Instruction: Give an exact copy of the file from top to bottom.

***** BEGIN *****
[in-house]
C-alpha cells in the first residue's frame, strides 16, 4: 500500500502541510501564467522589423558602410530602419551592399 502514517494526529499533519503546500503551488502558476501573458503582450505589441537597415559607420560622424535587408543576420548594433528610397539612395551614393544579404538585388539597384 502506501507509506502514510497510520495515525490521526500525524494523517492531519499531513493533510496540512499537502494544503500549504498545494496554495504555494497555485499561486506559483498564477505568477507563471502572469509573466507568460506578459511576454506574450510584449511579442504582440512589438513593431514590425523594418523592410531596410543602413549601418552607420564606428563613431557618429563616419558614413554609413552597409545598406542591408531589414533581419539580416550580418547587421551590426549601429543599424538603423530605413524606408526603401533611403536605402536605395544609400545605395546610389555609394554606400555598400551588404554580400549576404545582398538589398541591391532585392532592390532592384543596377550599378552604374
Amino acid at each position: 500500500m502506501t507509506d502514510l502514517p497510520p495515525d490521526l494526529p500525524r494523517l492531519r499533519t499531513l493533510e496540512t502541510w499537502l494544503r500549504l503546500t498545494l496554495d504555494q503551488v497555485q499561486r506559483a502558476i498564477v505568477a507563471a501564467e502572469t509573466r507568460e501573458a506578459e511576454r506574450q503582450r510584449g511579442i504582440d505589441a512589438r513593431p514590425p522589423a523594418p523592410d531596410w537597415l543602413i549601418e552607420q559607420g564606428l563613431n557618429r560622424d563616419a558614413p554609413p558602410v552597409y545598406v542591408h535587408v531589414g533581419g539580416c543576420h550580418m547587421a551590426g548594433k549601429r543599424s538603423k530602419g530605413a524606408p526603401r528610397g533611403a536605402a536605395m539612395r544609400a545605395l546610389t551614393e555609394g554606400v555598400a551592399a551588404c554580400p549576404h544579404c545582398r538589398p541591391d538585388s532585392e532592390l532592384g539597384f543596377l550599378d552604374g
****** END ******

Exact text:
[in-house]
C-alpha cells in the first residue's frame, strides 16, 4: 500500500502541510501564467522589423558602410530602419551592399 502514517494526529499533519503546500503551488502558476501573458503582450505589441537597415559607420560622424535587408543576420548594433528610397539612395551614393544579404538585388539597384 502506501507509506502514510497510520495515525490521526500525524494523517492531519499531513493533510496540512499537502494544503500549504498545494496554495504555494497555485499561486506559483498564477505568477507563471502572469509573466507568460506578459511576454506574450510584449511579442504582440512589438513593431514590425523594418523592410531596410543602413549601418552607420564606428563613431557618429563616419558614413554609413552597409545598406542591408531589414533581419539580416550580418547587421551590426549601429543599424538603423530605413524606408526603401533611403536605402536605395544609400545605395546610389555609394554606400555598400551588404554580400549576404545582398538589398541591391532585392532592390532592384543596377550599378552604374
Amino acid at each position: 500500500m502506501t507509506d502514510l502514517p497510520p495515525d490521526l494526529p500525524r494523517l492531519r499533519t499531513l493533510e496540512t502541510w499537502l494544503r500549504l503546500t498545494l496554495d504555494q503551488v497555485q499561486r506559483a502558476i498564477v505568477a507563471a501564467e502572469t509573466r507568460e501573458a506578459e511576454r506574450q503582450r510584449g511579442i504582440d505589441a512589438r513593431p514590425p522589423a523594418p523592410d531596410w537597415l543602413i549601418e552607420q559607420g564606428l563613431n557618429r560622424d563616419a558614413p554609413p558602410v552597409y545598406v542591408h535587408v531589414g533581419g539580416c543576420h550580418m547587421a551590426g548594433k549601429r543599424s538603423k530602419g530605413a524606408p526603401r528610397g533611403a536605402a536605395m539612395r544609400a545605395l546610389t551614393e555609394g554606400v555598400a551592399a551588404c554580400p549576404h544579404c545582398r538589398p541591391d538585388s532585392e532592390l532592384g539597384f543596377l550599378d552604374g